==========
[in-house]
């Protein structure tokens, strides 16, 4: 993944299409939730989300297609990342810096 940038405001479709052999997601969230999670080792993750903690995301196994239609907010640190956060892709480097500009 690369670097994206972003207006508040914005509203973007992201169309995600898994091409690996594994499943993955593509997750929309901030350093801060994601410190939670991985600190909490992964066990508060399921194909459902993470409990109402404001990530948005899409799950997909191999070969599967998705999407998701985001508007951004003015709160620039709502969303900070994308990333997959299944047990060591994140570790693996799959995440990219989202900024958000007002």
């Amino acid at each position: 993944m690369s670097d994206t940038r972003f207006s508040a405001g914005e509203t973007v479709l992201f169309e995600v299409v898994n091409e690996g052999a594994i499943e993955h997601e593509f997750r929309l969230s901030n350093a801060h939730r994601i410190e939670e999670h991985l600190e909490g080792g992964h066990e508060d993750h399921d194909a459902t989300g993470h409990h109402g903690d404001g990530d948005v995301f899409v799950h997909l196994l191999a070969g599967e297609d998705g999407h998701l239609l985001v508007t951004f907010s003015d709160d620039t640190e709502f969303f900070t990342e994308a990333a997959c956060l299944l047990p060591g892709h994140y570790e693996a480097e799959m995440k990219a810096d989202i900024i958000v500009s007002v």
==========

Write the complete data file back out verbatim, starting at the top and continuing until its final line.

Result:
[in-house]
């Protein structure tokens, strides 16, 4: 993944299409939730989300297609990342810096 940038405001479709052999997601969230999670080792993750903690995301196994239609907010640190956060892709480097500009 690369670097994206972003207006508040914005509203973007992201169309995600898994091409690996594994499943993955593509997750929309901030350093801060994601410190939670991985600190909490992964066990508060399921194909459902993470409990109402404001990530948005899409799950997909191999070969599967998705999407998701985001508007951004003015709160620039709502969303900070994308990333997959299944047990060591994140570790693996799959995440990219989202900024958000007002």
């Amino acid at each position: 993944m690369s670097d994206t940038r972003f207006s508040a405001g914005e509203t973007v479709l992201f169309e995600v299409v898994n091409e690996g052999a594994i499943e993955h997601e593509f997750r929309l969230s901030n350093a801060h939730r994601i410190e939670e999670h991985l600190e909490g080792g992964h066990e508060d993750h399921d194909a459902t989300g993470h409990h109402g903690d404001g990530d948005v995301f899409v799950h997909l196994l191999a070969g599967e297609d998705g999407h998701l239609l985001v508007t951004f907010s003015d709160d620039t640190e709502f969303f900070t990342e994308a990333a997959c956060l299944l047990p060591g892709h994140y570790e693996a480097e799959m995440k990219a810096d989202i900024i958000v500009s007002v």